Why does creating electricity always involve spinning a turbine?
The majority of power plants—whether coal, natural gas, nuclear or even wind—rely on a turbine to spin the generator and produce vast quantities of electricity.
The basic principle behind most power generation is heating water into steam to spin a turbine.
The steam pours through pipes and around a turbine—a 200-metric-ton, 30-meter-long steel shaft outfitted with blades and vanes to help it spin as the steam expands and cools.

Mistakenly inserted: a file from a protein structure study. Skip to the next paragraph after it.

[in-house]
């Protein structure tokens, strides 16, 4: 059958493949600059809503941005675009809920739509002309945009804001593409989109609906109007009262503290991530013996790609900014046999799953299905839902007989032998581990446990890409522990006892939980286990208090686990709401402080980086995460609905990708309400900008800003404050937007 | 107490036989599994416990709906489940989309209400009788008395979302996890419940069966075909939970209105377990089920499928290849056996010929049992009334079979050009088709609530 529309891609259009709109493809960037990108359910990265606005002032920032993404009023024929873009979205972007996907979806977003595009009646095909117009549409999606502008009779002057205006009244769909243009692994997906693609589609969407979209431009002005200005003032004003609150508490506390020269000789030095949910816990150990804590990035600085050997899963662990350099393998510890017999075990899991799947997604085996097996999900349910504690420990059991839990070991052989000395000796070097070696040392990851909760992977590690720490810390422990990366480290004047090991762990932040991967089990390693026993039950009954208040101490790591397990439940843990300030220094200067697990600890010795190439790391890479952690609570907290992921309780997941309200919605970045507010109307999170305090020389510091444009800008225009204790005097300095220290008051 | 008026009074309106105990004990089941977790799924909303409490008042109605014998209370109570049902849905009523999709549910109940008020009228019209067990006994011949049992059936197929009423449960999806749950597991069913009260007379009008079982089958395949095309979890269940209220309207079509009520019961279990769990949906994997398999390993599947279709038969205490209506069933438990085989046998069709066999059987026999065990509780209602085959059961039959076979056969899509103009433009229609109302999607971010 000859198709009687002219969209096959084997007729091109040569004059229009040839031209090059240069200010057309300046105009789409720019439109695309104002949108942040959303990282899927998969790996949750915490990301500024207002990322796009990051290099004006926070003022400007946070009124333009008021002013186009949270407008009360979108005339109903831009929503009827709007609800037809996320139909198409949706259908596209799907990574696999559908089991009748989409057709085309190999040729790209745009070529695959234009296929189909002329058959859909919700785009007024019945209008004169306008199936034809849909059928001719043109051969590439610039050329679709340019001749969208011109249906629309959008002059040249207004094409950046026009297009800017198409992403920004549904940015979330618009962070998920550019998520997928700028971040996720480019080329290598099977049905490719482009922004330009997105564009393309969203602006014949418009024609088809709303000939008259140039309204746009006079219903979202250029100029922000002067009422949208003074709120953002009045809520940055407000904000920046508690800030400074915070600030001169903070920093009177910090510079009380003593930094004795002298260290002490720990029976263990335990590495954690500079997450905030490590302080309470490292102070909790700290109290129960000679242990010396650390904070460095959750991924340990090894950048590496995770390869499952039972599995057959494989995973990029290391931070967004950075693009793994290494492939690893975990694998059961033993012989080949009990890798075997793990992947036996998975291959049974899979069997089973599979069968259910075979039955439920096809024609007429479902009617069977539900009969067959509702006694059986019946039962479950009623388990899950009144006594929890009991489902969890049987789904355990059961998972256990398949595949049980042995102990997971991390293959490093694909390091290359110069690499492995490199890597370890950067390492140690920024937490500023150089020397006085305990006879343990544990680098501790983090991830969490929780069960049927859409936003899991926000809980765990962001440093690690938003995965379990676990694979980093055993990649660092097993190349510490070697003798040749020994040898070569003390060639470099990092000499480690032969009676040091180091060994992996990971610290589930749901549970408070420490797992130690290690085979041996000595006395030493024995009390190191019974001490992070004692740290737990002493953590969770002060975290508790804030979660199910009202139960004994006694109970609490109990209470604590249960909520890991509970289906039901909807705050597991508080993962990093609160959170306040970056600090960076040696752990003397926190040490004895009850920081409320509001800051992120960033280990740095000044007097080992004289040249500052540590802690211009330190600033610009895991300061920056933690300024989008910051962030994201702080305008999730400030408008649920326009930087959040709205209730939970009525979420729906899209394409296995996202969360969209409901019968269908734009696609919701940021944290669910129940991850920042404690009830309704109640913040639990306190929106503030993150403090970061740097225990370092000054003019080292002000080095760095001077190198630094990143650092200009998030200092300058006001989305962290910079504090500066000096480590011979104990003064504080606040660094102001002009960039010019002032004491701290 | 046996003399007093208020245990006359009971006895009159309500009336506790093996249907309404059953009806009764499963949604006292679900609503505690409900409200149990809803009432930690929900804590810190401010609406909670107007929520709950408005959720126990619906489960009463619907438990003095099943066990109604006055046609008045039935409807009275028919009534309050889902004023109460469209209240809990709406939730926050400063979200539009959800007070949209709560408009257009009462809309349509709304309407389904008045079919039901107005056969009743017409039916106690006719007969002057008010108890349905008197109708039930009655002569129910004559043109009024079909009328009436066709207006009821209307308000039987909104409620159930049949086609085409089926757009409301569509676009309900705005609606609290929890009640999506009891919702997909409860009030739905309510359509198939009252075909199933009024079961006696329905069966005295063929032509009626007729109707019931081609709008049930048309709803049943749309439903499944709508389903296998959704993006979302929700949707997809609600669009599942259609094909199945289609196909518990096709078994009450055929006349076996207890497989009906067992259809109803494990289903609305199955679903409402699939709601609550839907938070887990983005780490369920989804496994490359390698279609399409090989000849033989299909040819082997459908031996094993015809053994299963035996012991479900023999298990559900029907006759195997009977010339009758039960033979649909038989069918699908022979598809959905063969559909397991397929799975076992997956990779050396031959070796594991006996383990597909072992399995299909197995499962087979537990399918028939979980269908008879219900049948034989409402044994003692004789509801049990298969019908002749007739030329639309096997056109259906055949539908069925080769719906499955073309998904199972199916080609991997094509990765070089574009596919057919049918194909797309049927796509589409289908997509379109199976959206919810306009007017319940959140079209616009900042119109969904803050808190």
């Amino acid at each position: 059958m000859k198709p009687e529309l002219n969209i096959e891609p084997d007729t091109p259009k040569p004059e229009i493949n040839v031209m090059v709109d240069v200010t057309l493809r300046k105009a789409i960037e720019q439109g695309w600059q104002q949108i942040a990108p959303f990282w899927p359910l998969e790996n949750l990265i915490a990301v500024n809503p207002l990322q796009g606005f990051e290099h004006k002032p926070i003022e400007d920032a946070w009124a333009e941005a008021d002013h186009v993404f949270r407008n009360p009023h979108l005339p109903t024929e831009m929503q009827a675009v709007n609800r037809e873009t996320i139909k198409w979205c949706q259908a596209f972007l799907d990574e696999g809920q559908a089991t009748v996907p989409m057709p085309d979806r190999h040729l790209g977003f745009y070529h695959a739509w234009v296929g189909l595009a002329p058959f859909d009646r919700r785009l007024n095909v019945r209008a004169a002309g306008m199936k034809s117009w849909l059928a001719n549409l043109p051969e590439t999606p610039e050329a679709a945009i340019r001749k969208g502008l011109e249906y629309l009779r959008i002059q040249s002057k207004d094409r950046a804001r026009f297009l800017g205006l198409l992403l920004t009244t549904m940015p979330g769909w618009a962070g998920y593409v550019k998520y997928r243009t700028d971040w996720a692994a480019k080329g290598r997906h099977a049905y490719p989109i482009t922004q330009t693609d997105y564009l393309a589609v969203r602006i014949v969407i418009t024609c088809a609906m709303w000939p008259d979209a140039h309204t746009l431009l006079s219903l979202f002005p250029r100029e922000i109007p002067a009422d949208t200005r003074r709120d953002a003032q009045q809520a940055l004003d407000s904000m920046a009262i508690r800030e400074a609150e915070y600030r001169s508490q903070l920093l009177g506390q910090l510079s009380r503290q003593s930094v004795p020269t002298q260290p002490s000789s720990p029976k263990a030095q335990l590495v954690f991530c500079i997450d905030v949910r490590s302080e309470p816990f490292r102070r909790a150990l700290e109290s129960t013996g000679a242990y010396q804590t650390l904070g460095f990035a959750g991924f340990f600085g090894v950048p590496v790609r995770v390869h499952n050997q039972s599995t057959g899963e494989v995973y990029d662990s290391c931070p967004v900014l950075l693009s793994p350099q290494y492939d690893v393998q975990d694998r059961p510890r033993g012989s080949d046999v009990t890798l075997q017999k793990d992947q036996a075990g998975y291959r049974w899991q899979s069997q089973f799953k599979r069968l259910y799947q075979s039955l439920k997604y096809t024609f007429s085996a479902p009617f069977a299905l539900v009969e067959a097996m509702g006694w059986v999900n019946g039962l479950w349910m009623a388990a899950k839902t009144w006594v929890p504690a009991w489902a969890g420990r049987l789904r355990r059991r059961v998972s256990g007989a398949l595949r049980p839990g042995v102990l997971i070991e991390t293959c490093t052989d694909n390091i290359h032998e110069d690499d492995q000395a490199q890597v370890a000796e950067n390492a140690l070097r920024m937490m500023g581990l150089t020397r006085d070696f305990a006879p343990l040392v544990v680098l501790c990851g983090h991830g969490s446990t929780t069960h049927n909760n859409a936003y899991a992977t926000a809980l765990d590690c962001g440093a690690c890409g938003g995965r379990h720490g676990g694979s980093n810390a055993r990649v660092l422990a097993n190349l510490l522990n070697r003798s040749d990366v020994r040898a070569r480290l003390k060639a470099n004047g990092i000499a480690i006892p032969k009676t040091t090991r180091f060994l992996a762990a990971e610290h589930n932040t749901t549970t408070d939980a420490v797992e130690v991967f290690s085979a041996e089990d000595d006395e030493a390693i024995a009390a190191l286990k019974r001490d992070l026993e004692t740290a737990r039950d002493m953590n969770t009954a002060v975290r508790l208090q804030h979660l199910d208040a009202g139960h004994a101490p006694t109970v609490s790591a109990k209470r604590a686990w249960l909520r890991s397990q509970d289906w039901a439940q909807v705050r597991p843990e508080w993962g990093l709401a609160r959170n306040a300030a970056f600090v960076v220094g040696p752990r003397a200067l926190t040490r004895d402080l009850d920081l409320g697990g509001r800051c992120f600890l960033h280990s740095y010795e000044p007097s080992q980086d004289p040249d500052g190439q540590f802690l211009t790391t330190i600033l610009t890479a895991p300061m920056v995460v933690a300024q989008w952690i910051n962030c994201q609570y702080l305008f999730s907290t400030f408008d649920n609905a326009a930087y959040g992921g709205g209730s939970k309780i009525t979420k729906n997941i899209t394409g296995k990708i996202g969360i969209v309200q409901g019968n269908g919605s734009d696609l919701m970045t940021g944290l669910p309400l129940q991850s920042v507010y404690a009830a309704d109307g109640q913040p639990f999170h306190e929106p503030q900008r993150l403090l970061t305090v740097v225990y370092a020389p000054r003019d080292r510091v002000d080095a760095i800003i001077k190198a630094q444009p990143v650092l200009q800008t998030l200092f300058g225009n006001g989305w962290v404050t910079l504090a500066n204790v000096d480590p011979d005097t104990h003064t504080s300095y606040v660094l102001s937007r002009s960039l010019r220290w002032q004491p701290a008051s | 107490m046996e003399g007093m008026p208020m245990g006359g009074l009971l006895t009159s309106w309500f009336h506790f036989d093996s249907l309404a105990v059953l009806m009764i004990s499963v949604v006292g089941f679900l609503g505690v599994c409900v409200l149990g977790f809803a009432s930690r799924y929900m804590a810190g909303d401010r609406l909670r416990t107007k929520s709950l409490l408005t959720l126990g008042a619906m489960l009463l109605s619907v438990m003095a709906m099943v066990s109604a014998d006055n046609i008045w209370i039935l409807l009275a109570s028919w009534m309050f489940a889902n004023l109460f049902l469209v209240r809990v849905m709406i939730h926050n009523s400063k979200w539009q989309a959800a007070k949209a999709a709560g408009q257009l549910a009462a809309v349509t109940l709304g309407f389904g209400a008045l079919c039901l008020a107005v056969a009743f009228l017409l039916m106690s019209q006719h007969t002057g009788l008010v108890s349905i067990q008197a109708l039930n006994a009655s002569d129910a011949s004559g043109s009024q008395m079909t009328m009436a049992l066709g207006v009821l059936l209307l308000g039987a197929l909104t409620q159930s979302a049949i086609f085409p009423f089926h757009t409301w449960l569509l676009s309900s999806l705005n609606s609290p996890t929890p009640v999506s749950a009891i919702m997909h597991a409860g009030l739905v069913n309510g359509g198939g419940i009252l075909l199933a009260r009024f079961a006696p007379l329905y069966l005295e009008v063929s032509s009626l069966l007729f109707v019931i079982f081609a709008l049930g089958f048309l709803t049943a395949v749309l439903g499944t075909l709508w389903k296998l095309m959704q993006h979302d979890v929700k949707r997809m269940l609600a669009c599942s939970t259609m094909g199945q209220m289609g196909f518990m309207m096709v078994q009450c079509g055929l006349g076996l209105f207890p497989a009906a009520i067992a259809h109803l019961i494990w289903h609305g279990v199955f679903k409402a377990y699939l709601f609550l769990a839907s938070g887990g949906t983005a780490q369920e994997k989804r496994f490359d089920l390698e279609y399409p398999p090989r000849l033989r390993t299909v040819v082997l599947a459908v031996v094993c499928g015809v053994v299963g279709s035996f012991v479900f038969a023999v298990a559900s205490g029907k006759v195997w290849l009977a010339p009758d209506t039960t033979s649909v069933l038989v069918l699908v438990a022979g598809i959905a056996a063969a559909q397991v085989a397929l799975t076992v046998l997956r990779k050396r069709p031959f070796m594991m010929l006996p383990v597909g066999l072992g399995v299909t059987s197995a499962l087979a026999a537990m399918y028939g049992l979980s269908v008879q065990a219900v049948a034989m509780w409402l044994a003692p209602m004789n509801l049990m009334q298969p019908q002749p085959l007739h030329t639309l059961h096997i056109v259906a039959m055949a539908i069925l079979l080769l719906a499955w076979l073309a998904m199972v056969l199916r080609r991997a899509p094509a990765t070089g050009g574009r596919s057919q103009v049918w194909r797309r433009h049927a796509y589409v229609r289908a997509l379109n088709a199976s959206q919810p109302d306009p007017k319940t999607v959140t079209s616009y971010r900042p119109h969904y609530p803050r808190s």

That mechanical spinning in turn rotates copper-filled tubes in a magnetic field.
This induces current in the copper, which then courses through the modern electricity grid —a giant circuit—to your house.